House GOP Continues Being Critical Chaotic Shit

October 13, 2023

Bright sunshine and coolish temperatures just past the noon hour Friday here in California’s Central Valley — weekend ahead with nothing but shit on the news cycle.
Inside this inkling of what’s ahead, the keywords are cruel chaos.

Beyond Israel and Ukraine, America also has its own shitstorm to play through presented by the Republican party in full asshole regatta as it attempts to select a House speaker, an activity they’re finding really hard to accomplish, or even getting close to accomplishing. The GOP is really fucked, and in its gory backwash, the country and the world as well. This morning a conference to try and get some asshole nominated for speaker — Gym Jordan, and including now Austin Scott of Georgia — and then a vote on the dumbshit nominee this afternoon.
However, Republicans have no confidence in each other: ‘“There’s a lack of trust. There’s a lack of transparency,” said Representative Kat Cammack. “That’s what we need to address before we can even really get to the speaker.”

An apt illustration of the goings-on:

Once again Amanda Marcotte at Salon this morning hits the prickly Republican nail on the head:

Calling this a “clown show” really undersells the situation, and is unfair to the skill and training of actual clowns. All of this kicked off last January, when it took the smaller-than-expected Republican majority 15 ballots to elect Rep. Kevin McCarthy of California who had spent his entire career in politics aiming for that moment. It didn’t go well: McCarthy’s stint with the gavel lasted less than nine months, the shortest tenure for any speaker since Michael Kerr died in office in 1876. He was ousted, of course, by Rep. Matt Gaetz of Florida and seven other renegade Republicans, motivated more by a desire for airtime on Fox News than any coherent grievance against McCarthy.

So it’s not a huge surprise that the House GOP’s efforts to elect another speaker are going poorly, even though there are officially only two candidates: Rep. Steve Scalise of Louisiana and Rep. Jim Jordan of Ohio. It was announced Wednesday that Scalise, previously McCarthy’s No. 2 in House leadership, had won a secret ballot vote at the GOP caucus meeting. But the prospect that Scalise could actually win a floor vote for the speakership fell apart quickly, after some of the most camera-hungry members of the GOP have refused to go along with the party’s vote. By Thursday, Scalise had enough and dropped out of the race.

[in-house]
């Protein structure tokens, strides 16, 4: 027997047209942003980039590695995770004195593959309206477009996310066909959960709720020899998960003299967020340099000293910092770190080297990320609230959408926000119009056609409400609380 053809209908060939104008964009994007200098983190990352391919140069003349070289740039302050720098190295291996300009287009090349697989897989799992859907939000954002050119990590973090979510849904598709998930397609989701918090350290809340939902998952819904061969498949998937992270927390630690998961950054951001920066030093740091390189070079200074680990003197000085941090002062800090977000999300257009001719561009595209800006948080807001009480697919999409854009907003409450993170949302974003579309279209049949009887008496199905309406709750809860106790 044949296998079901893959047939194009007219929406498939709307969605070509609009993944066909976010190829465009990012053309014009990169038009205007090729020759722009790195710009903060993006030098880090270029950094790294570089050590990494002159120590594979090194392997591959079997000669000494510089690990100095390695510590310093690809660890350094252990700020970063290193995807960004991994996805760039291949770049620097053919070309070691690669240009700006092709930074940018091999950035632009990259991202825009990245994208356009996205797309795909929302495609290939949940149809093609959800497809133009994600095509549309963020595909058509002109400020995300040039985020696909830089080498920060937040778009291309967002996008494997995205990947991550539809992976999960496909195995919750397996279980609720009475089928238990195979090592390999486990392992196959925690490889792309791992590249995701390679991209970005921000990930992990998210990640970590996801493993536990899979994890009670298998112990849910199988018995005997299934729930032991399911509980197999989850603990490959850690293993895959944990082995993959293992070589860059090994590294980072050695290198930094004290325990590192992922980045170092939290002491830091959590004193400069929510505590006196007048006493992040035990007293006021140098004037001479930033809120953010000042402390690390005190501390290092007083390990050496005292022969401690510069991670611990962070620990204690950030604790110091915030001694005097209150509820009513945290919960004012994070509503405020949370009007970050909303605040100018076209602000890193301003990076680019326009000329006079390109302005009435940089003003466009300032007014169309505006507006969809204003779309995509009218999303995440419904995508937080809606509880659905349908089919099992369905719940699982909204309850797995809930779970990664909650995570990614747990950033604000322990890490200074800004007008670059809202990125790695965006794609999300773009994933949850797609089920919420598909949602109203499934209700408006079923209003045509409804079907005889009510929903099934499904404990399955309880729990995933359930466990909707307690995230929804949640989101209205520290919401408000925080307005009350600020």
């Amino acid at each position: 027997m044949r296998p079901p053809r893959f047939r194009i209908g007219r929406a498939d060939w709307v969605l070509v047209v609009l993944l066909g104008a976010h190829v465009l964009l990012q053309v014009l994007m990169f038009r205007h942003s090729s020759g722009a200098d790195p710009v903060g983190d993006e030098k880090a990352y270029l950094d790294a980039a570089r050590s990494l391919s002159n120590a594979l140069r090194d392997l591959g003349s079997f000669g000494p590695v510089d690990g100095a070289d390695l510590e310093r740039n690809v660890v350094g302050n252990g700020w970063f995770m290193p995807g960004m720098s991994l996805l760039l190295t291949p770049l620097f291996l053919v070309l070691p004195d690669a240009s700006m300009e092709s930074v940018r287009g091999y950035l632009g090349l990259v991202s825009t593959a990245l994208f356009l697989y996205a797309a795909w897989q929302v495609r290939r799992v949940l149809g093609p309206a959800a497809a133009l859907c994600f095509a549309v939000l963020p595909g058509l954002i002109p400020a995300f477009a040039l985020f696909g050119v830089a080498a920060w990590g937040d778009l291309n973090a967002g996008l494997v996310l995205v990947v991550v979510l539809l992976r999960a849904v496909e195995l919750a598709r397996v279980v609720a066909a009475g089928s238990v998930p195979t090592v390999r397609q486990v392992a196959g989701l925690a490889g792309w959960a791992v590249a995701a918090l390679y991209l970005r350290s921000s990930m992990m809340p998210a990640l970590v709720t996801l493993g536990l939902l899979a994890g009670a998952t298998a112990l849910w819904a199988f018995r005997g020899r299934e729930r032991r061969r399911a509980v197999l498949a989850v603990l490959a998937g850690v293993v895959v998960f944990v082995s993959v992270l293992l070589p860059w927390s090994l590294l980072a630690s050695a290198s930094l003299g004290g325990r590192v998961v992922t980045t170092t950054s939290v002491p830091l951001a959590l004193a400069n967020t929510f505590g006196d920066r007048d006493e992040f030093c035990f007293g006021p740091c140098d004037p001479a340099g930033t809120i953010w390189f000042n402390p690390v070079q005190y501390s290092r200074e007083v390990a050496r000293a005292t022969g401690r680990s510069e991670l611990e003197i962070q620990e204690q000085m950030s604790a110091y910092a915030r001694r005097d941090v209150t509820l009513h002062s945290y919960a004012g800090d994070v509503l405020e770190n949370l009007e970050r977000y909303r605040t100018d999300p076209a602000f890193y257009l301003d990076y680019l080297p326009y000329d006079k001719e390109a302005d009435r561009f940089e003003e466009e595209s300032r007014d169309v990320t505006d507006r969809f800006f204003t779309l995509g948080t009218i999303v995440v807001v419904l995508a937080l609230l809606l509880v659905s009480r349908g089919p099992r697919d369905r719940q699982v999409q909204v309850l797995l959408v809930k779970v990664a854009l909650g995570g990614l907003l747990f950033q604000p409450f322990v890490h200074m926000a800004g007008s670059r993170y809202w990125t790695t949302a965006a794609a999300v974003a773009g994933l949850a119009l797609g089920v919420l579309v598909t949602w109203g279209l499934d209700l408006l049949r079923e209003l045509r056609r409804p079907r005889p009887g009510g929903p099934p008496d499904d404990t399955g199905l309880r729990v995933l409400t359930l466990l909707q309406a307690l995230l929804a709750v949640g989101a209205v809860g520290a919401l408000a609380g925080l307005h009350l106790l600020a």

Adding to the tumult is the behavior of the alleged adults involved. Rep. George Santos, R-N.Y., is trying to leverage his vote for a promise that he won’t be expelled, despite his 23 felony indictments for various kinds of fraud. (His fellow New York Republicans have finally had enough and want him gone.) Then there’s Rep. Nancy Mace, R-S.C., who paraded around on Wednesday wearing a scarlet “A” on her shirt to make … some kind of point about how she’s the real victim in all this. (Her real point, clearly is, “Look at me” — and she definitely hasn’t read “The Scarlet Letter.”)


The reasons for this are multi-layered. The top layer is about personality. To put it bluntly, authoritarian movements valorize assholes, mistaking cruelty for strength and showboating for passion. Republicans have created and embraced a system in which being as toxic and mean-spirited as possible is the fastest route to political power. It shouldn’t be surprising that when you throw a bunch of nasty people together, they start taking out their aggression on each other.

But the issue runs even deeper than “these people are the worst.” These incomprehensible power struggles are a direct outgrowth of the internal logic — if you can call it that — of authoritarianism. At the risk of oversimplifying things slightly, authoritarianism is at heart a movement that rejects and despises the ideals of rationality and democratic power-sharing. Its adherents embrace an absolutist view of power, one where “truth” is handed down on high from authority, power is its own justification and any form of reasoned debate is a sign of weakness.


That’s why the shelf life of Republican House speakers has gotten shorter as the party has moved further toward the radical right. Consider Newt Gingrich, John Boehner, Paul Ryan and now Kevin McCarthy: All were ousted in some form of intra-party warfare, often by people who probably couldn’t have told you what the actual disagreement was about, in substantive political terms. (The other Republican speaker of those years was Dennis Hastert, who held the job for eight years — and later went to prison on federal charges relating to the sexual abuse of underage boys.) The GOP is an authoritarian party that discourages real debate and fetishizes domination. One way for pack animals to prove their power is to take out the top dog. Whoever finally gets the speaker’s gavel next will no doubt feel powerful in that moment — but he should also know that he just stuck a bullseye on his back.

And this quiet, backbencher Austin Scott spites him some fellow Reppubs as well as Dems:

Expect no real governing or anything.

Toxic, or not, yet once again here we are…

(Image out front: ‘Art Critic’ by Norman Rockwell, found here.)

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